There’s a lot of very strong opinions out there about how long it takes for a coffee to reach its peak after roasting. Some say a couple of days, some say eight weeks. In this article we test and document what we found out regarding what is the actual peak time to drink coffee after roasting and how long coffee stays fresh for.
In order to find out long coffee stays fresh for, we’ve documented the variables that will have an impact and advise you on how you can keep your coffee fresher for longer. With that being said – let’s talk about ageing.
What is coffee ageing?
So what is ageing? And what is staling? What, chemically, is happening there?
Well I suppose there are two main processes or two main phenomena that are happening inside of a bag of coffee as it’s sitting there over time.
The first thing is that coffee degases. So when coffee is roasted, often a lot of co2 is produced and a whole lot of volatiles (volatiles being very very small molecules that exist in a gaseous state). It’s all trapped inside the coffee matrix. As the beans are a porous matrix, there’s some space inside of them and that’s where a lot of these things sit. Over time these things start moving out of the coffee and into the headspace.
There’s a process called degassing and we’ve often found when roasting our own coffee beans that a coffee requires about five days after roasting to get to a point where it’s not degassing significantly anymore.
We found that if you use a coffee within that five day period the extraction is quite bubbly and a little bit more inconsistent because more CO2 is degassing as you grind the coffee.
So that’s one process we call degassing, the other process that’s happening is…let’s just call it ‘coffee chemistry’ because there are lot of different reactions involved. In this is what we would consider the staling or ageing process.
Inside a coffee bag we’ve got the coffee and we’ve got the atmosphere around the coffee and the proportion of that atmosphere of oxygen and water will have a huge impact on how fast or how slowly that coffee ages. There are whole lot of reactions I could go into but it’s suffice to say that oxidation is one of the primary mechanisms in there.
All these reactions happen in concert to change the flavour of coffee over time. So ultimately it’s a balance – that’s why we say ageing and staling – it’s actually a balancing type equation that’s happening. Chemistry is happening, degassing is happening – all of it’s happening at the same time.
Really the only way to tell when the best time to drink coffee is not through chemical modelling (although that would be kind of fun and interesting) it’s actually to taste the coffees at different times with particular standards to understand really when coffee is at its peak.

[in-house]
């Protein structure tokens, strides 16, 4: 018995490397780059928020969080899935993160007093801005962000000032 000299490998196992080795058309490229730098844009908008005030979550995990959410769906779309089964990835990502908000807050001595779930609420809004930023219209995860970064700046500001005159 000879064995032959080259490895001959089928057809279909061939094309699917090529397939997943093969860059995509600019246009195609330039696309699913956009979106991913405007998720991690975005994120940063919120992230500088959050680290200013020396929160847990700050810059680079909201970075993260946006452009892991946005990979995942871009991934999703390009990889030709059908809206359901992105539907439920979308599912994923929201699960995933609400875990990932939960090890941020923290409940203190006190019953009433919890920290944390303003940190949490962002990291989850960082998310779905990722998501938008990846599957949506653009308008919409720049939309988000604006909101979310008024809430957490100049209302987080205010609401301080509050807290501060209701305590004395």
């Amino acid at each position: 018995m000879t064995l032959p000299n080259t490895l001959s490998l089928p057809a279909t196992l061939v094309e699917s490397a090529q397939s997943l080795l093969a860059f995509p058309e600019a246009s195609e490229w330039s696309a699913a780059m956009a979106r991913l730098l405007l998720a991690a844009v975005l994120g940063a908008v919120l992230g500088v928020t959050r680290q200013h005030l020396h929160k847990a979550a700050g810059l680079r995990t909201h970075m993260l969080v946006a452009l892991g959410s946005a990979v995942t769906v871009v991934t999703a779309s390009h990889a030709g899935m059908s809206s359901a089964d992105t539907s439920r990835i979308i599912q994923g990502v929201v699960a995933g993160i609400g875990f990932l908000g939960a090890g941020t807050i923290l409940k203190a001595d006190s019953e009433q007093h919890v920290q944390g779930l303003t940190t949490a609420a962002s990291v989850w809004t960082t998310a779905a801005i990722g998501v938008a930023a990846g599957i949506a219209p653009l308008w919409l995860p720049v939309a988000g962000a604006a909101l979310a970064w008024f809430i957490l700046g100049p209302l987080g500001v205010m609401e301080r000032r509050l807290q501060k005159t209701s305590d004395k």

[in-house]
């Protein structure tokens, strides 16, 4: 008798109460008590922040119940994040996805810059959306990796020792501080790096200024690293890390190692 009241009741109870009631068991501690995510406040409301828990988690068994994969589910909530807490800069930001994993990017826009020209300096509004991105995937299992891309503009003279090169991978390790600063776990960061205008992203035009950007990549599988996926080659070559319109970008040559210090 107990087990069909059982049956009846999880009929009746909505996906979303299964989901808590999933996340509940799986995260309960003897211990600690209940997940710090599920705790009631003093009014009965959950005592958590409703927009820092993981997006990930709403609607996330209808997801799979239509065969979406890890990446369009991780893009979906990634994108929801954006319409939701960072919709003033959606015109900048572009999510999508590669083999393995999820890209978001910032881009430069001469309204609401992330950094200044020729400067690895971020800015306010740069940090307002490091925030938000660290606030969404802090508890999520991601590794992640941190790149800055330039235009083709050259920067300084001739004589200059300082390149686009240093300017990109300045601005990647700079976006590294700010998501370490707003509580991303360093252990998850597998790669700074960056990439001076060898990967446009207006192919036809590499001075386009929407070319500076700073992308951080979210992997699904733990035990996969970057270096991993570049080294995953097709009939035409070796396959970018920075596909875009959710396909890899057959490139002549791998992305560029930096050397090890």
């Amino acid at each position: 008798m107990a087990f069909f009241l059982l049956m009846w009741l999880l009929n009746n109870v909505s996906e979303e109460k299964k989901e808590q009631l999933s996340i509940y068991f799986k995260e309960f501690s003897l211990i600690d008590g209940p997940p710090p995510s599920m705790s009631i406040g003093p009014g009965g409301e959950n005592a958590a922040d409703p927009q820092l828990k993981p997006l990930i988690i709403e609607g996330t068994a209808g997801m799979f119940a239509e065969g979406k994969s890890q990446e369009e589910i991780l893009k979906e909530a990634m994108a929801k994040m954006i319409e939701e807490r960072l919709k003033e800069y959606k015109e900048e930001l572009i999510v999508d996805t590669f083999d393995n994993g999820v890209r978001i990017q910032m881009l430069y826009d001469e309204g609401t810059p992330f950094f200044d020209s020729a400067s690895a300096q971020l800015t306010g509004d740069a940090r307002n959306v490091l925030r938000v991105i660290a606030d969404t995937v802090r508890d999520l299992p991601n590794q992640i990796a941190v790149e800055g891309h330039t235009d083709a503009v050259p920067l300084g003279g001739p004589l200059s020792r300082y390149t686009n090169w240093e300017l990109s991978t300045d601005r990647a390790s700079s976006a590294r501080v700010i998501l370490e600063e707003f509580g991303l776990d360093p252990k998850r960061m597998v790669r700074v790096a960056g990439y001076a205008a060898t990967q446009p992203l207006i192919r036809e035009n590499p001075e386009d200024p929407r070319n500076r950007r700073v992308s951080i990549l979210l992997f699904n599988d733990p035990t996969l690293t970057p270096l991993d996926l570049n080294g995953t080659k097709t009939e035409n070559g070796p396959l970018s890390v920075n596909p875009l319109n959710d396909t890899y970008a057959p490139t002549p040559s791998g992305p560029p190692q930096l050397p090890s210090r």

What influence does packaging have on the coffee?
So how did we test what is the optimum time to drink your coffee? Well it’s important to note that there are a couple of different ways that coffee has been packaged.
Above, we mentioned the atmosphere doing some chemistry. Well, if you flush it with nitrogen, a lot of those oxidation reactions are minimised or the kinetics is significantly lowered because you’ve got an atmosphere of nitrogen not oxygen (or very minimal oxygen) so that’s called nitrogen flushed packaging. And we found that typically over time that preserves coffee for longer.
Hand packed coffee
The other way companies package coffee is to literally do a hand pack. They have an open bag, they shovel coffee and then they seal the coffee.
Because they are exposed to more oxygen than the gas flushed versions, they typically age faster so it’s an important point to note.
Taste test results
So what are the results? So we used a medium roasted coffee in both gas flushed and non gas flushed bags.
For gas flushed coffees we found that their peak flavour was at around two weeks (well between 1.5 and two weeks) and actually maintained this peak right through to eight weeks. Now we didn’t test this at six months but we do have evidence to suggest that at six months this peak is relatively maintained but from the experiments that we did over eight weeks we found that it maintained its peak consistently.
Interestingly enough when we tested the non gas flushed version (the same coffee, same packaging, just without that nitrogen atmosphere) we found that the peak was reached significantly earlier at around 1.5 weeks. And that peak interestingly enough, amongst all the tasters that were involved with the experiments said they all agreed that the flavour was superior at that one and a half week period.
So non-gas flushed coffee has a slight superiority in terms of taste but that superiority, or that peak in flavour, dropped off quite dramatically after about two and a half weeks.
So in other words, non-gas flushed coffees have a better taste at their peak but that peak freshness isn’t maintained for long. Gas flushed coffees hit their peak at around 2 weeks and can maintain their freshness for at least 8 weeks.
The other findings that we found is that using coffee within five days of roast date generally results in a fairly inconsistent extraction and a fairly harsh flavour. So essentially we would never recommend drinking coffee within five days of roast date, especially where consistency is concerned.
How long does coffee beans stay fresh?
Coffee beans that are not gas flushed will hit their peak 1 and a half weeks after they’re roasted and will stay fresh for a further 2 weeks. After this period, the freshness begins to drop off quite dramatically.
For gas flushed coffee beans, peak flavour will be 2 weeks after roast date. They can stay fresh for at least 8 weeks and in some cases even longer.